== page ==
After twenty-plus years, Astro City gets its first guest artist, in the person of Graham Nolan. I always enjoy his work, whether it’s on a Bat-book or Rex Morgan, M.D. He’s a great fit for the world of Astro City, although I hope he doesn’t have to pinch-hit too often.
I haven’t followed Superboy since very early in its current run, so I can’t speak to the current plot, which apparently involves an evil future Superboy who’s replaced the original Kon-El. This plot has been going on for a while now, and it seems to have involved a few different creative teams, or at least a few different writers. Aaron Kuder is the latest one, and while he’s more visible (no pun intended) as the artist of Action Comics, he also wrote a pretty decent Parasite spotlight for Villains’ Month. Again, not sure how much longer the evil-Superboy plot can hang on, but here’s hoping Kuder does well with it.
The April solicits gave me a bit of hope that The Movement would hang on past its first year, but sadly, it’s not meant to be. It ends with May’s issue #12, and as a practical matter, I suppose we won’t see much of its characters outside the work of writer Gail Simone or artist Freddie Williams II. In other words, none of The Movement are going to join the next version of the Teen Titans. There’s good and bad in that — obviously this was a pretty personal project for Ms. Simone, and you might not want these characters released into the wilds of the DC Universe — so on balance, I’d settle for a guest-spot in Batgirl somewhere down the line.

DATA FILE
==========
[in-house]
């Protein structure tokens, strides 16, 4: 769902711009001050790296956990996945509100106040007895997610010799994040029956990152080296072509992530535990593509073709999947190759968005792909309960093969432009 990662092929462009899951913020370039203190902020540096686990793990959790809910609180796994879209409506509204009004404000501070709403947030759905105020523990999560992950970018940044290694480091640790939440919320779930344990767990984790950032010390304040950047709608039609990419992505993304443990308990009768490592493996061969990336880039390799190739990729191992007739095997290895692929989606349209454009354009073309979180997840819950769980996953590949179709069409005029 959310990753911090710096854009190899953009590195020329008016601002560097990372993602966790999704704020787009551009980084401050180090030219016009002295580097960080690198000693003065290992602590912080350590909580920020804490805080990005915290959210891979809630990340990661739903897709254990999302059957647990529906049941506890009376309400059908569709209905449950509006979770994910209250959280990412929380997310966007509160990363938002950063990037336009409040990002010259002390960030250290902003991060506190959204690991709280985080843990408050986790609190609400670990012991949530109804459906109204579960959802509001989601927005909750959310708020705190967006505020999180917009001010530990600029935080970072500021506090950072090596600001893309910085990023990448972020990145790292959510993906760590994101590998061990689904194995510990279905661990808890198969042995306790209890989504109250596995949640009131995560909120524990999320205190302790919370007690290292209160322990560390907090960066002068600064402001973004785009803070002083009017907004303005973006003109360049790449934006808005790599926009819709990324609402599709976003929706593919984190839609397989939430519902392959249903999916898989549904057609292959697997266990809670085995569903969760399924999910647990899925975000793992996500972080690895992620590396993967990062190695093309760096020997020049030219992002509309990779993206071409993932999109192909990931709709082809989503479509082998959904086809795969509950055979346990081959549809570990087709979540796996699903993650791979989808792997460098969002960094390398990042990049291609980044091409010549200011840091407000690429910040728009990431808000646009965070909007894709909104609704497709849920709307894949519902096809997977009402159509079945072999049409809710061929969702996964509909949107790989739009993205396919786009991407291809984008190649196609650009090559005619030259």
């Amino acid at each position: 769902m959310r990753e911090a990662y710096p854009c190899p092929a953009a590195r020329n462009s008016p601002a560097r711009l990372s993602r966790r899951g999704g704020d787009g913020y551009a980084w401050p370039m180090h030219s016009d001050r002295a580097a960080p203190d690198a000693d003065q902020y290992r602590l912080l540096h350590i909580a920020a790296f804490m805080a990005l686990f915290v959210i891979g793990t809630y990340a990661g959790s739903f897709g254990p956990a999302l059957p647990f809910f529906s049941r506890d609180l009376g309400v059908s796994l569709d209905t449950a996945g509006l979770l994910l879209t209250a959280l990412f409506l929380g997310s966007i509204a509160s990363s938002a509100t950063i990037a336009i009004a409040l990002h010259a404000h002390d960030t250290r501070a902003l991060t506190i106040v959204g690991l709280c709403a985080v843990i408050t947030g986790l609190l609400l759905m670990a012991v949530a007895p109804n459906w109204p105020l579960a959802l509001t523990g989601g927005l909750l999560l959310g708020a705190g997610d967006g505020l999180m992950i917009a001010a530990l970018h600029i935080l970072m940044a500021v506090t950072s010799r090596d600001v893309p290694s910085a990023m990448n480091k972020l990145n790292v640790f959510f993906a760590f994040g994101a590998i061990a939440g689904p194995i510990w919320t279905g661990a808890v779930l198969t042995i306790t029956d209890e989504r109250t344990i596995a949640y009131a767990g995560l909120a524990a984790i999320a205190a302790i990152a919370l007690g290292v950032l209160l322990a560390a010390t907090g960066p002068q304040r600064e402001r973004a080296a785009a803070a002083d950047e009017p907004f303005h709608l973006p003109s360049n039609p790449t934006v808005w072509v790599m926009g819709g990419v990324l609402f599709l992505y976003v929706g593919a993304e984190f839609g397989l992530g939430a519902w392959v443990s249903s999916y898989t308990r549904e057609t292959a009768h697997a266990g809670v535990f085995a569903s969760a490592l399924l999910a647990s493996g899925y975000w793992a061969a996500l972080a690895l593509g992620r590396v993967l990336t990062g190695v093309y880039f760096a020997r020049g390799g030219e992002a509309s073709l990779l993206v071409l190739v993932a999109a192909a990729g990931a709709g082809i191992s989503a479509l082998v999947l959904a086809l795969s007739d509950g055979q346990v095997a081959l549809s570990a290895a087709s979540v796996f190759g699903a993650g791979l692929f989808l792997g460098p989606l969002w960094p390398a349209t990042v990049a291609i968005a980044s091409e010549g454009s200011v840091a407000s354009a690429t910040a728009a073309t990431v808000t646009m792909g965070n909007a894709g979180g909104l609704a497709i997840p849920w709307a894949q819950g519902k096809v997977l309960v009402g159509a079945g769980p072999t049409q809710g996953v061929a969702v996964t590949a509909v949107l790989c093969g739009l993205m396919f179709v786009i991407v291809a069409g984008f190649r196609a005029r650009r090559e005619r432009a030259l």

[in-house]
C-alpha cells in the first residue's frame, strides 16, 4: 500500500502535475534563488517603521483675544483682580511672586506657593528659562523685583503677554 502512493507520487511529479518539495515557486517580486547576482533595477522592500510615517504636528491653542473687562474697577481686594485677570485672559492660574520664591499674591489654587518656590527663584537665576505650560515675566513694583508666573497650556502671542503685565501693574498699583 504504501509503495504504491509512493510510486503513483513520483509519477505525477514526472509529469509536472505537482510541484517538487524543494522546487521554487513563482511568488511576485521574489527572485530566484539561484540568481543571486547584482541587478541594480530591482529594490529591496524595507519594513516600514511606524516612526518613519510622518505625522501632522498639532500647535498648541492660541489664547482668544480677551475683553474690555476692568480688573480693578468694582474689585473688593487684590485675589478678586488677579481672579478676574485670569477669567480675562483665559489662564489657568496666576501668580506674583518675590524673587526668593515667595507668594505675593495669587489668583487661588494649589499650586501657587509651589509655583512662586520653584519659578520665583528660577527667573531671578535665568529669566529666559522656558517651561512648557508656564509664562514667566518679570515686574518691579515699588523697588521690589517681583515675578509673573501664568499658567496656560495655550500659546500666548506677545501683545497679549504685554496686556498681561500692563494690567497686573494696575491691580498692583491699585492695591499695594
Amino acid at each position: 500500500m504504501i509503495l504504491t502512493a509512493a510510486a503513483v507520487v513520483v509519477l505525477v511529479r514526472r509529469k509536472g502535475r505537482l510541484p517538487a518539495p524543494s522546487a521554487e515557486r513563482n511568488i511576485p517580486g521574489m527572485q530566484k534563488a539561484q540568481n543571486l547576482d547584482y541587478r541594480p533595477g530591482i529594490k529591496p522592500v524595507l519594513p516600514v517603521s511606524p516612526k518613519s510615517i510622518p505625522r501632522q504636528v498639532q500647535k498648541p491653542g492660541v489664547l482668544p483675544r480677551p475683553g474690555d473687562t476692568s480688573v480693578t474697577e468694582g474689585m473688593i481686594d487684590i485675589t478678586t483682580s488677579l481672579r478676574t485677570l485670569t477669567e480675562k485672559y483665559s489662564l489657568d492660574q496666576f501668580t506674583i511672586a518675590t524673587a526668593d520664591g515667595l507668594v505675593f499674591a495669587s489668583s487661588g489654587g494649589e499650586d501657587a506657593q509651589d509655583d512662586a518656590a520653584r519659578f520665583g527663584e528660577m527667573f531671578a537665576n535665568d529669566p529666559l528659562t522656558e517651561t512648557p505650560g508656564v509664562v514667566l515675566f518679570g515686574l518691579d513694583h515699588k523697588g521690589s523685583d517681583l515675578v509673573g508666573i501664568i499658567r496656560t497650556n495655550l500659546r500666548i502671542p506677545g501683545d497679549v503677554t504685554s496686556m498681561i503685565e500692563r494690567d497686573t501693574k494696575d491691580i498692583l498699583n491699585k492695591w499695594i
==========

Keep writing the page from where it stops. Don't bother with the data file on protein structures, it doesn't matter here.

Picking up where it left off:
Seems like the Showcase Presents The Atomic Knights collection has been a long time coming. At one point I think the material was solicited as a hardcover, but I don’t remember that ever being published. Anyway, I have heard good things about these stories, which started out as a variation on DC’s Silver Age sci-fi comics. Clearly they couldn’t be too dystopian in the mid-1960s, but when the setting was revisited in the ‘70s and ‘80s, the stories got darker. Along the way they got co-opted into Kamandi’s “Great Disaster” (post-Kirby, I think) and Superman guest-starred, so the reader interested in DC obscura can find some familiar guides.
Grant Morrison and Richard Case’s Doom Patrol gets the Omnibus treatment. This isn’t that surprising, given the popularity of these creators on this book — and by the way, Doom Patrol vol. 2 #19 just turned 25 last fall — but you don’t see a lot of Vertigo in the Omnibus format. I’ve got the singles and the six paperbacks, so I’m not exactly in the market for this big brick of weird; but if you’re so inclined, it’s still one of the best superhero comics ever made.
Well, that’s what jumped out at me this month. What looks good to you?